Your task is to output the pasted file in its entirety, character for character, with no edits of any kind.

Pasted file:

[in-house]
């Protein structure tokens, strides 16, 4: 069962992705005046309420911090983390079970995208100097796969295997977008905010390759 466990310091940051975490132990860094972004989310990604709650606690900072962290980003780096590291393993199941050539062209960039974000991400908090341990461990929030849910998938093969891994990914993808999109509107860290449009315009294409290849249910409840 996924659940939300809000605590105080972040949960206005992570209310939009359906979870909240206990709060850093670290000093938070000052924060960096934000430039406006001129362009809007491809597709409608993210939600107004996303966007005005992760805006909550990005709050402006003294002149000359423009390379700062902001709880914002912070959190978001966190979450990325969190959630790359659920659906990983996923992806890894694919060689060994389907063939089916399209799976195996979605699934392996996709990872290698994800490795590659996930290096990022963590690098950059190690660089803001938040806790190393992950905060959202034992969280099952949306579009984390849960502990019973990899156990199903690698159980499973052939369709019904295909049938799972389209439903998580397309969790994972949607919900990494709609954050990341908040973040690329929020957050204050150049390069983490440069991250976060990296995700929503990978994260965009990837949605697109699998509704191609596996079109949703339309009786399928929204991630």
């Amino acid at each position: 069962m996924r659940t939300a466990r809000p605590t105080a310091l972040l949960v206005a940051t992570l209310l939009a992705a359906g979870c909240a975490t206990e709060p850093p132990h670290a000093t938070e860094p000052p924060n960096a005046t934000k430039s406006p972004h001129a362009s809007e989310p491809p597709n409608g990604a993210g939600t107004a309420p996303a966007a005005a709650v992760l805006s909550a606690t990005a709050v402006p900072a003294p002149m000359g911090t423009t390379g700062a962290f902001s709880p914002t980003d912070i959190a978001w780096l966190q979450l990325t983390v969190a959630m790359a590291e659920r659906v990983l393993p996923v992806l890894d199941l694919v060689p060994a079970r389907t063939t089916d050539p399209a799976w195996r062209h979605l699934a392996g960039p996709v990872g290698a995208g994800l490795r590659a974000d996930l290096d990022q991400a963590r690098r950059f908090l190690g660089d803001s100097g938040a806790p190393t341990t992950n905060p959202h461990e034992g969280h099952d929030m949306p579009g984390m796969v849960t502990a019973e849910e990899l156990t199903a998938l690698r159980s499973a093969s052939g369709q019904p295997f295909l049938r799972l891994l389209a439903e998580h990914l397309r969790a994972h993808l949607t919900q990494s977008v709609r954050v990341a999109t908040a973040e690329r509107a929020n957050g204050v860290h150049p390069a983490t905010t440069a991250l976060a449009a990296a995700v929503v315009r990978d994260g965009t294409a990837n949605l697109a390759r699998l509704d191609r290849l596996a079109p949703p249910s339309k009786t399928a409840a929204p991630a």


[in-house]
């Protein structure tokens, strides 16, 4: 069962992705005046309420911090983390079970995208100097796969295997977008905010390759 466990310091940051975490132990860094972004989310990604709650606690900072962290980003780096590291393993199941050539062209960039974000991400908090341990461990929030849910998938093969891994990914993808999109509107860290449009315009294409290849249910409840 996924659940939300809000605590105080972040949960206005992570209310939009359906979870909240206990709060850093670290000093938070000052924060960096934000430039406006001129362009809007491809597709409608993210939600107004996303966007005005992760805006909550990005709050402006003294002149000359423009390379700062902001709880914002912070959190978001966190979450990325969190959630790359659920659906990983996923992806890894694919060689060994389907063939089916399209799976195996979605699934392996996709990872290698994800490795590659996930290096990022963590690098950059190690660089803001938040806790190393992950905060959202034992969280099952949306579009984390849960502990019973990899156990199903690698159980499973052939369709019904295909049938799972389209439903998580397309969790994972949607919900990494709609954050990341908040973040690329929020957050204050150049390069983490440069991250976060990296995700929503990978994260965009990837949605697109699998509704191609596996079109949703339309009786399928929204991630």
């Amino acid at each position: 069962m996924r659940t939300a466990r809000p605590t105080a310091l972040l949960v206005a940051t992570l209310l939009a992705a359906g979870c909240a975490t206990e709060p850093p132990h670290a000093t938070e860094p000052p924060n960096a005046t934000k430039s406006p972004h001129a362009s809007e989310p491809p597709n409608g990604a993210g939600t107004a309420p996303a966007a005005a709650v992760l805006s909550a606690t990005a709050v402006p900072a003294p002149m000359g911090t423009t390379g700062a962290f902001s709880p914002t980003d912070i959190a978001w780096l966190q979450l990325t983390v969190a959630m790359a590291e659920r659906v990983l393993p996923v992806l890894d199941l694919v060689p060994a079970r389907t063939t089916d050539p399209a799976w195996r062209h979605l699934a392996g960039p996709v990872g290698a995208g994800l490795r590659a974000d996930l290096d990022q991400a963590r690098r950059f908090l190690g660089d803001s100097g938040a806790p190393t341990t992950n905060p959202h461990e034992g969280h099952d929030m949306p579009g984390m796969v849960t502990a019973e849910e990899l156990t199903a998938l690698r159980s499973a093969s052939g369709q019904p295997f295909l049938r799972l891994l389209a439903e998580h990914l397309r969790a994972h993808l949607t919900q990494s977008v709609r954050v990341a999109t908040a973040e690329r509107a929020n957050g204050v860290h150049p390069a983490t905010t440069a991250l976060a449009a990296a995700v929503v315009r990978d994260g965009t294409a990837n949605l697109a390759r699998l509704d191609r290849l596996a079109p949703p249910s339309k009786t399928a409840a929204p991630a």